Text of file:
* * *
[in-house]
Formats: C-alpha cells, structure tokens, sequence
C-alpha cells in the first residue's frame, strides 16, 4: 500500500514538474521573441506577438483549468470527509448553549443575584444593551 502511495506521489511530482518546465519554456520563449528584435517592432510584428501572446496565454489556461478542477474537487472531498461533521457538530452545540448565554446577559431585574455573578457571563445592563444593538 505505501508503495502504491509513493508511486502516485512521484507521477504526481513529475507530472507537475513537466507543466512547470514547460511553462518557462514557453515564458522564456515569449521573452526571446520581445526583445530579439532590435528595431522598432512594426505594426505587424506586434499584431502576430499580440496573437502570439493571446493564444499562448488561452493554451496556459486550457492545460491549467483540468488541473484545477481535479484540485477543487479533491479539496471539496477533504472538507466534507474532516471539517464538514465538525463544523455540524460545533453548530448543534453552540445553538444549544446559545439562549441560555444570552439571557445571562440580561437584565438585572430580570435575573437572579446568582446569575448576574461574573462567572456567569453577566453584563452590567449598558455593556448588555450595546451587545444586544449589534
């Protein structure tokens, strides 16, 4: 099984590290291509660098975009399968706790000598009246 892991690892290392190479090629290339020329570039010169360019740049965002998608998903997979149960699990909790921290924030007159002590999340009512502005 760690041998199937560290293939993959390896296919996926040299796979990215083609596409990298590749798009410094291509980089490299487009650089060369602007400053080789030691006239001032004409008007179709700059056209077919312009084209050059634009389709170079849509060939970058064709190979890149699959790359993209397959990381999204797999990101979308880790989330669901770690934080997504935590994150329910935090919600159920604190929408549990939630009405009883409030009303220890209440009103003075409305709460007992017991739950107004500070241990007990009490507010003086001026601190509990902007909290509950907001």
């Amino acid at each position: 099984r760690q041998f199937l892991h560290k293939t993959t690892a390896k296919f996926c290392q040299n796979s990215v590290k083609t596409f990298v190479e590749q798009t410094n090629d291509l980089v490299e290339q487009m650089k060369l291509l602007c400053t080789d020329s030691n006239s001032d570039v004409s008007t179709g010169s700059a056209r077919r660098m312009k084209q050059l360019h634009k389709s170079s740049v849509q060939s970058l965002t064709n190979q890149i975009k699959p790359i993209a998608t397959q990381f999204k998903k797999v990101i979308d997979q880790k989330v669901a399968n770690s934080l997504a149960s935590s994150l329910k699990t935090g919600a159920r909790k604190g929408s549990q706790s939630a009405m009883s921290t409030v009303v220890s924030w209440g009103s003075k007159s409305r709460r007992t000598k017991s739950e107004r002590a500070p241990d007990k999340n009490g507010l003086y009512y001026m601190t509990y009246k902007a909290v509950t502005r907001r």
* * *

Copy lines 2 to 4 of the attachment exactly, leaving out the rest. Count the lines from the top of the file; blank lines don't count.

Formats: C-alpha cells, structure tokens, sequence
C-alpha cells in the first residue's frame, strides 16, 4: 500500500514538474521573441506577438483549468470527509448553549443575584444593551 502511495506521489511530482518546465519554456520563449528584435517592432510584428501572446496565454489556461478542477474537487472531498461533521457538530452545540448565554446577559431585574455573578457571563445592563444593538 505505501508503495502504491509513493508511486502516485512521484507521477504526481513529475507530472507537475513537466507543466512547470514547460511553462518557462514557453515564458522564456515569449521573452526571446520581445526583445530579439532590435528595431522598432512594426505594426505587424506586434499584431502576430499580440496573437502570439493571446493564444499562448488561452493554451496556459486550457492545460491549467483540468488541473484545477481535479484540485477543487479533491479539496471539496477533504472538507466534507474532516471539517464538514465538525463544523455540524460545533453548530448543534453552540445553538444549544446559545439562549441560555444570552439571557445571562440580561437584565438585572430580570435575573437572579446568582446569575448576574461574573462567572456567569453577566453584563452590567449598558455593556448588555450595546451587545444586544449589534
């Protein structure tokens, strides 16, 4: 099984590290291509660098975009399968706790000598009246 892991690892290392190479090629290339020329570039010169360019740049965002998608998903997979149960699990909790921290924030007159002590999340009512502005 760690041998199937560290293939993959390896296919996926040299796979990215083609596409990298590749798009410094291509980089490299487009650089060369602007400053080789030691006239001032004409008007179709700059056209077919312009084209050059634009389709170079849509060939970058064709190979890149699959790359993209397959990381999204797999990101979308880790989330669901770690934080997504935590994150329910935090919600159920604190929408549990939630009405009883409030009303220890209440009103003075409305709460007992017991739950107004500070241990007990009490507010003086001026601190509990902007909290509950907001």